Institutional Holdings refers to the ownership stake in American Assets that is held by large financial organizations, pension funds or endowments. Institutions may purchase large blocks of American Assets' outstanding shares and can exert considerable influence upon its management. Institutional holders may also work to push the share price higher once they own the stock. Extensive social media coverage, TV shows, articles in high-profile magazines, and presentations at investor conferences help move the stock higher, increasing American Assets' value.
InstituionSecurity TypeTotal SharesValue
Blackrock IncCommon Shares10 M297.3 M
Vanguard Group IncCommon Shares8.1 M239.9 M
View American Assets Diagnostics

American Assets Trust Risk Profiles

Investors will always prefer to have the highest possible return on investment while minimizing volatility. American Assets market risk premium is the additional return an investor will receive from holding American Assets long position in a well-diversified portfolio. The market premium is part of the Capital Asset Pricing Model (CAPM), which most analysts and investors use to calculate the acceptable rate of return on investment in American Assets. At the center of the CAPM is the concept of risk and reward, which is usually communicated by investors using alpha and beta measures. Although American Assets' alpha and beta are two of the key measurements used to evaluate American Assets' performance over the market, the standard measures of volatility play an important role as well.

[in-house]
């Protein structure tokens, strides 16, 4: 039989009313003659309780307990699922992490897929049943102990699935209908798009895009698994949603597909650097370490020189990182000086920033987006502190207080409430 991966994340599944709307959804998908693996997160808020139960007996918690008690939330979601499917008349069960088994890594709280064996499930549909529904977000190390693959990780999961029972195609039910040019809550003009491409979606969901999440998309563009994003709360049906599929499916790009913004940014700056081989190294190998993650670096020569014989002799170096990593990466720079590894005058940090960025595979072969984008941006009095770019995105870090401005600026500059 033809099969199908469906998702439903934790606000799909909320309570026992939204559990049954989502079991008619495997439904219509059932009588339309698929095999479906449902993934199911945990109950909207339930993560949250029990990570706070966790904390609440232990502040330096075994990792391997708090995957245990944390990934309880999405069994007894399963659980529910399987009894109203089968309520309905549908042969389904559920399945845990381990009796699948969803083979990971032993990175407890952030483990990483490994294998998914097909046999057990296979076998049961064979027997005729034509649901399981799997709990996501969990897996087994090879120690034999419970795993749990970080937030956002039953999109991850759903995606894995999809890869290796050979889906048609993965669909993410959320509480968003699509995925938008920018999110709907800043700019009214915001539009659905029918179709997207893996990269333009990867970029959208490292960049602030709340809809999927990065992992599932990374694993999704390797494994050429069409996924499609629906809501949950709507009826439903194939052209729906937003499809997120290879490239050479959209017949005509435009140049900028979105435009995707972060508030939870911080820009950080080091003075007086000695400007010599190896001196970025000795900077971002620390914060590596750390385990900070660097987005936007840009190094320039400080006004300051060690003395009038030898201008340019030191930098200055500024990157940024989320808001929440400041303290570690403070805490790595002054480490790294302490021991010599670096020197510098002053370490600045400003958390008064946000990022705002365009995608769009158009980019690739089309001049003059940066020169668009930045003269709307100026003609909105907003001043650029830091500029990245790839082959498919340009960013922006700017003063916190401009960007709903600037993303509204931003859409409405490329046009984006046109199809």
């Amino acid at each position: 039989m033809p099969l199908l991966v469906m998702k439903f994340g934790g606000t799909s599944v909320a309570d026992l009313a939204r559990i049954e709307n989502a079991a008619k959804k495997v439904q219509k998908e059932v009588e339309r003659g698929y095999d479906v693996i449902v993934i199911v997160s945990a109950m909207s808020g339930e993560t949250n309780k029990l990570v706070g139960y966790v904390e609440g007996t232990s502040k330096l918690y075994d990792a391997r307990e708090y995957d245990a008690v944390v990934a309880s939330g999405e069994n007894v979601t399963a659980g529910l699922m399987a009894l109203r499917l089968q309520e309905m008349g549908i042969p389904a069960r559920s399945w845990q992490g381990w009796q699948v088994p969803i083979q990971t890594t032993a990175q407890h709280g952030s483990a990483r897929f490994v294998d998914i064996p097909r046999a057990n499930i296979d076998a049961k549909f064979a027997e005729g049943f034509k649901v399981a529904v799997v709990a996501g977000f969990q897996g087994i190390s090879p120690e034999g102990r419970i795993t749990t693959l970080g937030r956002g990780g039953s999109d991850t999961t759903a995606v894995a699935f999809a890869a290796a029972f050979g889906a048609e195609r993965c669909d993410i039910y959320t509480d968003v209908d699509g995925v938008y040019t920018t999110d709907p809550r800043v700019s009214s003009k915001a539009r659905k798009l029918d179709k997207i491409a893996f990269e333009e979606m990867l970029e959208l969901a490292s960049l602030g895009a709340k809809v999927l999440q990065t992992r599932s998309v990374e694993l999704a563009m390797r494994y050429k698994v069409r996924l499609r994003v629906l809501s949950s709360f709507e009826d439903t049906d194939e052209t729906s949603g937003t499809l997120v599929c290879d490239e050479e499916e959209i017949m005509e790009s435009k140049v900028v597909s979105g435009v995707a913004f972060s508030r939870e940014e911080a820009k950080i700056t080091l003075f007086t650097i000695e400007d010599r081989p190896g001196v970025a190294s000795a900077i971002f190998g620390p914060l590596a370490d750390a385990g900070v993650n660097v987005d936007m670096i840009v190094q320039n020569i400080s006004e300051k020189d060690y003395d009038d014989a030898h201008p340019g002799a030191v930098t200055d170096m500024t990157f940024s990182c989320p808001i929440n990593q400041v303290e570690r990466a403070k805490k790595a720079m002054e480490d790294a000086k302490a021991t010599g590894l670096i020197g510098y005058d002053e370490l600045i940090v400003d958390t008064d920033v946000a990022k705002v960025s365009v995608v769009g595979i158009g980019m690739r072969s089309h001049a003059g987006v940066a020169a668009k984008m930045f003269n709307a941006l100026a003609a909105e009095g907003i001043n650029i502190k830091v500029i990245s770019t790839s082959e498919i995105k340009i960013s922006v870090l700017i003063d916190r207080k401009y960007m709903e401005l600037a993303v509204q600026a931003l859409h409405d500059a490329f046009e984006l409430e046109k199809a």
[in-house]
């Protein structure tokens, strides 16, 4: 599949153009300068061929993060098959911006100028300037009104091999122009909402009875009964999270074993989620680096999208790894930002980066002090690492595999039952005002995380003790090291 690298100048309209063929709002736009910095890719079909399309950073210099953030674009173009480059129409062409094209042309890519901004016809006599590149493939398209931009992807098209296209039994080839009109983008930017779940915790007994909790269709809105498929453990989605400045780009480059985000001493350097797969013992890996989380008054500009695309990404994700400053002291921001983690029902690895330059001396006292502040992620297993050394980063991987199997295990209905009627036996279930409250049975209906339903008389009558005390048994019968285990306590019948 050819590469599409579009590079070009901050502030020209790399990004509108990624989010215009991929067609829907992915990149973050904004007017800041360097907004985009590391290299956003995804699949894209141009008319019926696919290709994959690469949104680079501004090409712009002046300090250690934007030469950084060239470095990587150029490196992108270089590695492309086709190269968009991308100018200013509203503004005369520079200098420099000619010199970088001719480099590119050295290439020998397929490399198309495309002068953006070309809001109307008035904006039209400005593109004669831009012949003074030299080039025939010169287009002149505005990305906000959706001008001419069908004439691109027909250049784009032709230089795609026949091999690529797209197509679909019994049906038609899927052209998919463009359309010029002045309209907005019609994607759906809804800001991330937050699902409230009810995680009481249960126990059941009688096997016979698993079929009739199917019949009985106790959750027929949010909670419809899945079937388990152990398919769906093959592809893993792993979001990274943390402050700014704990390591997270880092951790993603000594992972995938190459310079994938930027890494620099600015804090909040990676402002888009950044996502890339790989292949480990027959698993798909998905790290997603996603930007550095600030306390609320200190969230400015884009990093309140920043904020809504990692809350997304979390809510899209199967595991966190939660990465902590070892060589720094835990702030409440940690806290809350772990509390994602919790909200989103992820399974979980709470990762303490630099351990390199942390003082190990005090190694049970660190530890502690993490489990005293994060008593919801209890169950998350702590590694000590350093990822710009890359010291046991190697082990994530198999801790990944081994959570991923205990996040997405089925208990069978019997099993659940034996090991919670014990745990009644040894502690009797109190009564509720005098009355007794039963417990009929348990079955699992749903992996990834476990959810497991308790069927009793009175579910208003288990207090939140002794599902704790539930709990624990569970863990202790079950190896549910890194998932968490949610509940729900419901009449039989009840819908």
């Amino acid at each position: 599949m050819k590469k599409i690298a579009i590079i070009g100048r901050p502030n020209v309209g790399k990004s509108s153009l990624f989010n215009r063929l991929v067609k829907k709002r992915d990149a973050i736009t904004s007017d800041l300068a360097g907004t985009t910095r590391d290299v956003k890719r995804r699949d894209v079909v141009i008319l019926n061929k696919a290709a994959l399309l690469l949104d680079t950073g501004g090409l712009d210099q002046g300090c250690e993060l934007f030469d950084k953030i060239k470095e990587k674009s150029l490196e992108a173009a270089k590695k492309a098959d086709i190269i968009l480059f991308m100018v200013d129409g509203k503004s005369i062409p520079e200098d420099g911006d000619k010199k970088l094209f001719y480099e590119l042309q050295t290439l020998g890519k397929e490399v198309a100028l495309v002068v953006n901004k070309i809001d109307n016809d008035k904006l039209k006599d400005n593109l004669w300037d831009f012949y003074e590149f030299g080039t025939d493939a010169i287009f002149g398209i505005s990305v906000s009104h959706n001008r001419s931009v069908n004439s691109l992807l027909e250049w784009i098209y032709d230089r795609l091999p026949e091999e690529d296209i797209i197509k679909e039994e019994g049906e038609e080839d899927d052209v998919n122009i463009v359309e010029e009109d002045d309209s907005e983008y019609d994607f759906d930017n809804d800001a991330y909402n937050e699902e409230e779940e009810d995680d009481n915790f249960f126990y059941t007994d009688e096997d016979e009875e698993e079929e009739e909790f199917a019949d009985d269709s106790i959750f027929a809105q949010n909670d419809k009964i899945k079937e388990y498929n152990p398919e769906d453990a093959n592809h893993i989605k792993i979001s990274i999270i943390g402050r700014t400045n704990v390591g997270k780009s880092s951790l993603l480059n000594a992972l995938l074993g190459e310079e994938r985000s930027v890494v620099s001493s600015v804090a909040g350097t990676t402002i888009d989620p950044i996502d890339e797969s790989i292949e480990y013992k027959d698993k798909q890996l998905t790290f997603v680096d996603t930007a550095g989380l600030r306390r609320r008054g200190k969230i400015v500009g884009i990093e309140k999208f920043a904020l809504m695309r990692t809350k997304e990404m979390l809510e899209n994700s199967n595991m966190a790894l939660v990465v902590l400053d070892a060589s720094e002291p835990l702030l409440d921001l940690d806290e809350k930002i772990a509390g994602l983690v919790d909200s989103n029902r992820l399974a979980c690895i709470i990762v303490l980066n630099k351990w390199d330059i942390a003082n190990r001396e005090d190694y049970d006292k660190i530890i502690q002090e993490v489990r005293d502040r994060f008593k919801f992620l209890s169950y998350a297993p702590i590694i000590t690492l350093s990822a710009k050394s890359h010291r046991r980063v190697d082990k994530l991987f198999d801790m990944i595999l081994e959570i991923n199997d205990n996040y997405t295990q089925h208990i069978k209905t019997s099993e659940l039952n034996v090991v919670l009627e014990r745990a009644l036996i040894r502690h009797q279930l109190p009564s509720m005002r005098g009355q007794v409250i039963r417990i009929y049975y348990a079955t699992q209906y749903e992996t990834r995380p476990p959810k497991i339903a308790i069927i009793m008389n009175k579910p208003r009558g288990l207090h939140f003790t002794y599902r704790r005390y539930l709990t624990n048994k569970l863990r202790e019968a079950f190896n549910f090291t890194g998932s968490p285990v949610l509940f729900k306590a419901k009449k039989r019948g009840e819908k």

American Stock Against Markets

Picking the right benchmark for American Assets stock is fundamental to making educated investment choices. Many naive investors compare their positions with the S&P 500 or with the Nasdaq. But these benchmarks are not all-inclusive and generally should be used only for large-capitalization equities or stock offerings from large companies. When the price of a selected benchmark declines in a down market, there may be an uptick in American Assets stock price where buyers come in believing the asset is cheap. The opposite is true when the market is bullish; so, accurately picking the benchmark for American Assets is critical whether you are bullish or bearish towards American Assets Trust at a given time.

Be your own money manager